of gross income does not include] if Court had read the term sources
into statute). Cf. Bethlehem Steel Corp., 639 N.E.2d at 268 (stating that
Supreme Court generally approve[s] of the Tax Courts reading and application of section
6-2.1-2-2(a), in a case dealing with application of gross income statute to sale
of federal tax benefits). The three-part test is as follows:
[T]o determine whether income is derived from an Indiana source, the tax situs,
the court must (1) isolate the transaction giving rise to the income, the
critical transaction, (2) determine whether [the out-of-state taxpayer] has a physical presence in
the taxing state or has significant business activities within the taxing state, a
business situs and (3) determine whether the Indiana activities are related to the
critical transaction and are more than minimal, not remote or incidental to the
total transaction, the tax situs.
Indiana-Kentucky Elec., 598 N.E.2d at 663. CONCLUSION
Applying this test to the present facts, the Court finds that the Automotive
common stock at issue lacked an Indiana tax situs. The critical transactions
are easily identified; they were the two sales of Automotive common stockthe first
(100,000 shares) on July 1, 1986 and the second (2,645,000 shares) on December
1, 1986. In addition, Chief does have a business situs in Indiana;
it owns a facility in Rensselaer that manufactures pre-engineered, metal commercial buildings.
The third step requires a weighing of the undisputed facts. Upon doing
so, the Court finds that Chiefs activities at its Indiana business situs during
the tax year were unrelated to the sales of Automotive common stock.
During the tax year, Chief did not engage in the active trading of
stocks or bonds as a trade or business. The sales of Automotive
common stock were not transactions or activities conducted in the regular course of
Chiefs trade or business. All activities and decisions pertaining to and surrounding
Chiefs sales of Automotive common stock did not take place in Indiana; rather,
these decisions were made by Chiefs Executive Committee located in Grand Island, Nebraska.
No person at the Rensselaer facility either had the ability to or
actually did influence Chiefs decisions to sell its shares of Automotive common stock.
Sale of the common stock did not affect the day-to-day operations of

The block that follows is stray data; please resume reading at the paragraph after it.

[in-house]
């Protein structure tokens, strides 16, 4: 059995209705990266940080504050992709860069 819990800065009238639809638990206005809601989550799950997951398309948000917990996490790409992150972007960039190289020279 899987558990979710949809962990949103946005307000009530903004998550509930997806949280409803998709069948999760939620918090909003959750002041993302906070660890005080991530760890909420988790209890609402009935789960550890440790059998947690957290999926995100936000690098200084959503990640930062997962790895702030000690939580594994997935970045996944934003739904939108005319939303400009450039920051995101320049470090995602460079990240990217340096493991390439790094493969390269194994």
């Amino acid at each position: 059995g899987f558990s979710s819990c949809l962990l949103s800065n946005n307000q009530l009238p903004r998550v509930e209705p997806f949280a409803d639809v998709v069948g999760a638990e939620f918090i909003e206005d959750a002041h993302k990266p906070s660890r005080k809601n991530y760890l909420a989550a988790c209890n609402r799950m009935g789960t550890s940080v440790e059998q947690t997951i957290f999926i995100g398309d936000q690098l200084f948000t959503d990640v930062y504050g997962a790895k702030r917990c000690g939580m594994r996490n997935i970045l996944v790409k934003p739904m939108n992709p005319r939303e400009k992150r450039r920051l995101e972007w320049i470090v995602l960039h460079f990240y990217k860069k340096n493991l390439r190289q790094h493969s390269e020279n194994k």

the Rensselaer facility, and the facility did not directly benefit from the proceeds
of the sales of the common stock. In short, there is no
relationship between the Rensselaer facility and Chiefs sales of its shares of Automotive
common stock. Based on these facts, the Court determines that the critical
transaction in question had, if any, only a minimal relationship to the operations
carried on by Chief at the Rensselaer facility. Any connection between the critical
transaction and the Rensselaer facilitys activities was at best remote. See Indiana-Kentucky
Elec., 598 N.E.2d at 664 (finding generation of electricity in Indiana to be
remote and incidental to critical transaction).
As a matter of law, the Court finds that the capital gains earned
by Chief from its sales of Automotive common stock during the tax had
no tax situs in Indiana. Therefore, income from the stock sales is
not derived from sources within the state of Indiana per section 6-3-2-2(a)(5).
Lacking an Indiana source, the capital gains in question cannot be subjected to
Indianas adjusted gross income tax, as imposed by section 6-3-2-1(b).
For the aforementioned reasons, the Court hereby GRANTS Chiefs motion for summary judgment
and DENIES the Departments cross motion for summary judgment. The Court ORDERS
the Department to refund Chief the amount of tax and interest assessed and
paid during the tax year in the amount of $76,950.35, plus statutory interest.
The Court does not reach the primary issue contested by the parties:
whether the capital gains realized by Chief constituted business or nonbusiness income,
see infra n.5.
The facts are primarily drawn from the Affidavit of Robert G. Eihusen,
filed by Chief on June 15, 1998.
Indiana T.R. 56(E) states that
affidavits supporting or opposing summary judgment shall be made on personal knowledge, shall
set forth such facts as would be admissible in evidence, and shall show
affirmatively that the affiant is competent to testify to the matters stated therein.